A lot of people balked at my article “Pinoy Pride will never save the Philippines.” They said, in effect, pride isn’t all that bad, and I’m cruel for saying it is! And if pride won’t save us, what will?
I agree, there is a kind of pride that is good. But the most popular form of Pinoy Pride is actually hubris and arrogance. So if this is not the right type of pride, what is? Let’s talk about it. To start, let me quote this page from philosophy professor Tom Moody of the California State University of San Bernardino, Self-Respect and the lack of it:
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Vices: too much ego and too little ego.
Too much ego can lead to:
1. Arrogance, selfishness, greed, a sense of entitlement to whatever one wants. This leads to serious ends/means problems: such a person feels entitled to do whatever it takes to get what s/he wants. This leads to abuses of ends/means reasoning.
2. Intellectual arrogance: being too sure that one is right in what one believes. This tends to lead one to feel justified in doing whatever it takes to achieve one’s goals. It elbows out any humility that might lead one to ask whether it was right to harm people for one’s goals.
Too little ego can lead to:
1. Excessive conformity, even servility, because one does not believe that one’s own opinions are worth standing up for. It is very hard to have integrity if one has no respect for one’s moral identity or for the kind of person one believes one is.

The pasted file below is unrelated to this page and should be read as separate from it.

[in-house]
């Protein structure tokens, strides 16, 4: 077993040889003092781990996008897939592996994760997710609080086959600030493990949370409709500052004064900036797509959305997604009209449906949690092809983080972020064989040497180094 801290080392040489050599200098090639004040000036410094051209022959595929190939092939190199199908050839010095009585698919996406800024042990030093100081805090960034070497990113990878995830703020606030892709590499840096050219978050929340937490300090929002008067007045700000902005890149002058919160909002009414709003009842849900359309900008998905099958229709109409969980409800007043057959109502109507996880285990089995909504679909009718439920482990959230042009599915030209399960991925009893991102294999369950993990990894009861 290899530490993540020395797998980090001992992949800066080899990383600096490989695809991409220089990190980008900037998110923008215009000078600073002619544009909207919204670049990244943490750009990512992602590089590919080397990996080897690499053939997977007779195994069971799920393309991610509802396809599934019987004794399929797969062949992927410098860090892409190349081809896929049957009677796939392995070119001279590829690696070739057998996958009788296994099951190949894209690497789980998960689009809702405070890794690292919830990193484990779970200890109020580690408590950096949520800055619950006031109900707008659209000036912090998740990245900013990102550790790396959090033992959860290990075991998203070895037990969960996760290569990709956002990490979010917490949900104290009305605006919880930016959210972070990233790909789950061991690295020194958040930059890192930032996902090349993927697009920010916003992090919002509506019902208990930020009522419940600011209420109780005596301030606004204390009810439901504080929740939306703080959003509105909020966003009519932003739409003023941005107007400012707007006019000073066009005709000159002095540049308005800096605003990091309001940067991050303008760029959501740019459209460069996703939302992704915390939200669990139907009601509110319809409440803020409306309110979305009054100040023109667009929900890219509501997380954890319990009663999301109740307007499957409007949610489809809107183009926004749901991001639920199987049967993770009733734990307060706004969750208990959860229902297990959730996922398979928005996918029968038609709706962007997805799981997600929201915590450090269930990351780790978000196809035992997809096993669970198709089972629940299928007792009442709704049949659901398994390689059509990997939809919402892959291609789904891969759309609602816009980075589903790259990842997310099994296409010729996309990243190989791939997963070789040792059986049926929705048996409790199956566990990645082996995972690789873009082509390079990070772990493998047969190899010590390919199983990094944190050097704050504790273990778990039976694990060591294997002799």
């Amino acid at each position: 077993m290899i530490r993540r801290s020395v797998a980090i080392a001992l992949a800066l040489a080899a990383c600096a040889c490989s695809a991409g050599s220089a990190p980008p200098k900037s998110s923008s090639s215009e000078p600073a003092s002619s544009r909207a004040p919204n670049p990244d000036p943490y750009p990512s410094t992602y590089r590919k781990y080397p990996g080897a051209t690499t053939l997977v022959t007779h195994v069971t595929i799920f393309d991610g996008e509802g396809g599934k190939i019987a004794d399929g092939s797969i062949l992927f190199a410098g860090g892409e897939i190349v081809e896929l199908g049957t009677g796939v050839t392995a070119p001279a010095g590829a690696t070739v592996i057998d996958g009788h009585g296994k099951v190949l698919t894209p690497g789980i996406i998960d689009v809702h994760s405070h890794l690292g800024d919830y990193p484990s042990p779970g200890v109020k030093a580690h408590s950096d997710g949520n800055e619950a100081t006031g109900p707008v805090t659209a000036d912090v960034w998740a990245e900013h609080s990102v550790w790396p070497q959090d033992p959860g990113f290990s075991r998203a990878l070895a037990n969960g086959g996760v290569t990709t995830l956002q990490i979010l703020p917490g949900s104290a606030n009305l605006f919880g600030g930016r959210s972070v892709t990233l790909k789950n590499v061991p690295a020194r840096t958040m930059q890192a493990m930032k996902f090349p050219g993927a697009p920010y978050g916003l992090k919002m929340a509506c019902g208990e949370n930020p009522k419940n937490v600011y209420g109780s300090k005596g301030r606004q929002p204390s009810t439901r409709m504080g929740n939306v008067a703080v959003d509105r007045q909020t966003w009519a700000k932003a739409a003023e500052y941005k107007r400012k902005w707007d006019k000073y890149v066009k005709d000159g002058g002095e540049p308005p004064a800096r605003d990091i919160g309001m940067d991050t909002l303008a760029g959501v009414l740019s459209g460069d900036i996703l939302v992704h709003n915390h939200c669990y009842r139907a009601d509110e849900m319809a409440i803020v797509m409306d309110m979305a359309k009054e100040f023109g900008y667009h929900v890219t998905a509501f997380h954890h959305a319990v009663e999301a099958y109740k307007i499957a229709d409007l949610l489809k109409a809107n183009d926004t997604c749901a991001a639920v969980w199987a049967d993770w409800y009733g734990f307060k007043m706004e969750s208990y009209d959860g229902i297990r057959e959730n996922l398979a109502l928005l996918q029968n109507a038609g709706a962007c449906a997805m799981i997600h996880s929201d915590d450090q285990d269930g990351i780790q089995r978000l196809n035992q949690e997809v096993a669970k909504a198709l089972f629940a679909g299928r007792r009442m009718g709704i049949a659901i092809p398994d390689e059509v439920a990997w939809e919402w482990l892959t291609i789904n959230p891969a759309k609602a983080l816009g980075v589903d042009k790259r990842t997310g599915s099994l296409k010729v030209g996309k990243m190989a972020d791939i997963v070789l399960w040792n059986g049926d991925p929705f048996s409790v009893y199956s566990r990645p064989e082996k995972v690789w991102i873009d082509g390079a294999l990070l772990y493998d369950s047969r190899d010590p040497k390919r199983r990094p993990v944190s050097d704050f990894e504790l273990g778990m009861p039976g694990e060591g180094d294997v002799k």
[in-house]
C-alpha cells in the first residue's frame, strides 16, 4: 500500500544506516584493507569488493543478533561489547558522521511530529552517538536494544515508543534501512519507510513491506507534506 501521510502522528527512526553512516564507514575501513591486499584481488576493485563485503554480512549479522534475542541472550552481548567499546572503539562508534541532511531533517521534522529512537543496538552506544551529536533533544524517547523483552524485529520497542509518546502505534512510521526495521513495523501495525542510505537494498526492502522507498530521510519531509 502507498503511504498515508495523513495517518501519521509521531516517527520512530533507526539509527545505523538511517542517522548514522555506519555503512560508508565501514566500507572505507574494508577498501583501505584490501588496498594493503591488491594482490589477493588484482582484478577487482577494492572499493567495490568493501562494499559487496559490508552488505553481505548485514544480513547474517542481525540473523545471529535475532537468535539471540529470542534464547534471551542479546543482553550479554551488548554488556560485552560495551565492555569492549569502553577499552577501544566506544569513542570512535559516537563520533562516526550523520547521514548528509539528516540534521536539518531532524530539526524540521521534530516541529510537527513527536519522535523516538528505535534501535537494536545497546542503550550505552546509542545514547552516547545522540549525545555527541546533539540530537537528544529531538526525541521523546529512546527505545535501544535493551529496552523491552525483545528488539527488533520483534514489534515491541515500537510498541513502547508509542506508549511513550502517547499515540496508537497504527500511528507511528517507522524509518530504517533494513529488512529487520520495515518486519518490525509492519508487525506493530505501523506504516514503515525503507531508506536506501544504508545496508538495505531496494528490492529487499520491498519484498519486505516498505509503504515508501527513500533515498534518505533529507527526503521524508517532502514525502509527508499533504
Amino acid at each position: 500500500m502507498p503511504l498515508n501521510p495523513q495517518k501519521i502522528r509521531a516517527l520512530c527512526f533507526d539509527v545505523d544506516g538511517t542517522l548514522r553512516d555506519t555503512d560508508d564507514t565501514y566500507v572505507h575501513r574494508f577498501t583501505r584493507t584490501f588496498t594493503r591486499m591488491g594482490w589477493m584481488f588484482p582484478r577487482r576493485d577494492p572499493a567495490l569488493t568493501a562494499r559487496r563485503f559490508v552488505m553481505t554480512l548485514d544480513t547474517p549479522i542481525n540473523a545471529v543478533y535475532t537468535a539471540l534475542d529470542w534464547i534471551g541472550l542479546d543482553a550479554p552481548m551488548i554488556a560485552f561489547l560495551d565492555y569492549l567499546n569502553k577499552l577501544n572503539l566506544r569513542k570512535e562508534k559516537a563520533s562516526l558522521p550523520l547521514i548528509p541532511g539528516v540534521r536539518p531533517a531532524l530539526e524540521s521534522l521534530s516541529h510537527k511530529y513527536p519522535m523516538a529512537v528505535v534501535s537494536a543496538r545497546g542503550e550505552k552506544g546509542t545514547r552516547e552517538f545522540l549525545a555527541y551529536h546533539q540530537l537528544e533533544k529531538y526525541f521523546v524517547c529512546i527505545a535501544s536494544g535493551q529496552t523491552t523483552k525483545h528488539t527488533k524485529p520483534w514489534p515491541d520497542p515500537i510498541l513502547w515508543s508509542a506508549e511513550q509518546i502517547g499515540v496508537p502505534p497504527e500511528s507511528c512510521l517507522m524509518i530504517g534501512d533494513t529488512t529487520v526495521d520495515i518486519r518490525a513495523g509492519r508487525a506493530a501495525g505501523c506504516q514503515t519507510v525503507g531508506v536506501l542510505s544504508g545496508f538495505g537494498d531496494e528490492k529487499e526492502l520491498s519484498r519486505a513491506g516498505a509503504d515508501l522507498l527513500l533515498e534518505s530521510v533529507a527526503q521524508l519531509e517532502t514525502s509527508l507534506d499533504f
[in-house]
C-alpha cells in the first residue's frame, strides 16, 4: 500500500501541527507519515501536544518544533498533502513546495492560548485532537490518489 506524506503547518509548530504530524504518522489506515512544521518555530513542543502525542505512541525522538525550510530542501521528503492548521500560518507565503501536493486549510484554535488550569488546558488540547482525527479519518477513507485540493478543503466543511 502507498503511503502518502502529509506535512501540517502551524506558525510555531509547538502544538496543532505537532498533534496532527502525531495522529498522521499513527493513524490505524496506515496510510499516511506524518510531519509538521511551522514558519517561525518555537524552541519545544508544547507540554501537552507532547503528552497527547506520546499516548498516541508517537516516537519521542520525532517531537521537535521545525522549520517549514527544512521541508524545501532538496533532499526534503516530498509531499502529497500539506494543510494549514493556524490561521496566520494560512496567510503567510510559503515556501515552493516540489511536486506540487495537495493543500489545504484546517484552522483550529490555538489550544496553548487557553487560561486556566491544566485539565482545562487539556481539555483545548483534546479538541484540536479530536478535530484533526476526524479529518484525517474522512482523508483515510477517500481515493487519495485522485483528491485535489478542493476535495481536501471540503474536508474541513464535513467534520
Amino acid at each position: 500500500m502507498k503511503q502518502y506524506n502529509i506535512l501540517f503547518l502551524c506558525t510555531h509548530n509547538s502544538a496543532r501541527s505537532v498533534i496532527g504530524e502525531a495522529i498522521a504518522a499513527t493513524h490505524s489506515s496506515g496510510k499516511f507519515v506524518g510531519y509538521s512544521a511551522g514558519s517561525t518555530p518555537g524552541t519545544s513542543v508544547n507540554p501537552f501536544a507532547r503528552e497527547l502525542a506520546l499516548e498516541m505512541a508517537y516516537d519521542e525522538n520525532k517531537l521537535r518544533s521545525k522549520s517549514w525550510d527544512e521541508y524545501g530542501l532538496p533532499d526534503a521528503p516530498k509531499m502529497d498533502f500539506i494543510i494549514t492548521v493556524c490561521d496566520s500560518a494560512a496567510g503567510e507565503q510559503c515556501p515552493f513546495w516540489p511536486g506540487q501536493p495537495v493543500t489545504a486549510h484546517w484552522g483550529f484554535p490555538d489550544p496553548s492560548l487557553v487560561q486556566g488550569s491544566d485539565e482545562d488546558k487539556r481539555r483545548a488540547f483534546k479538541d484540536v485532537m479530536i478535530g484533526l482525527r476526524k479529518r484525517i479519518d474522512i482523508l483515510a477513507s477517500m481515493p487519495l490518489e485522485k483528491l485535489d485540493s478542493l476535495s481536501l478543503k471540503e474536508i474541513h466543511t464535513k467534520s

2. Doing evil to assert to the world that one exists, that one should be paid attention to.
▶Arsonists are often trying to assert their power, their efficacy, to let the world know that they matter. “It’s a power trip,” said San Diego fire investigator Fred Herrera, “They’re able to cause all these emergency personnel and media and these people in their homes to pay attention to what they did.” [SB Sun, 10/27/03]
▶There was a case of a man who got on a bus intending to rob it, but the driver ran off with the case. Infuriated he took the passengers hostage. But unfortunately for everyone, the bus had huge side windows that allowed the hijacker to be seen clearly and the police failed to keep news cameras out, so that the hijacker could be seen on TV. There is evidence that he was more violent, more extreme, than he might otherwise have been because he was suddenly visible to the world.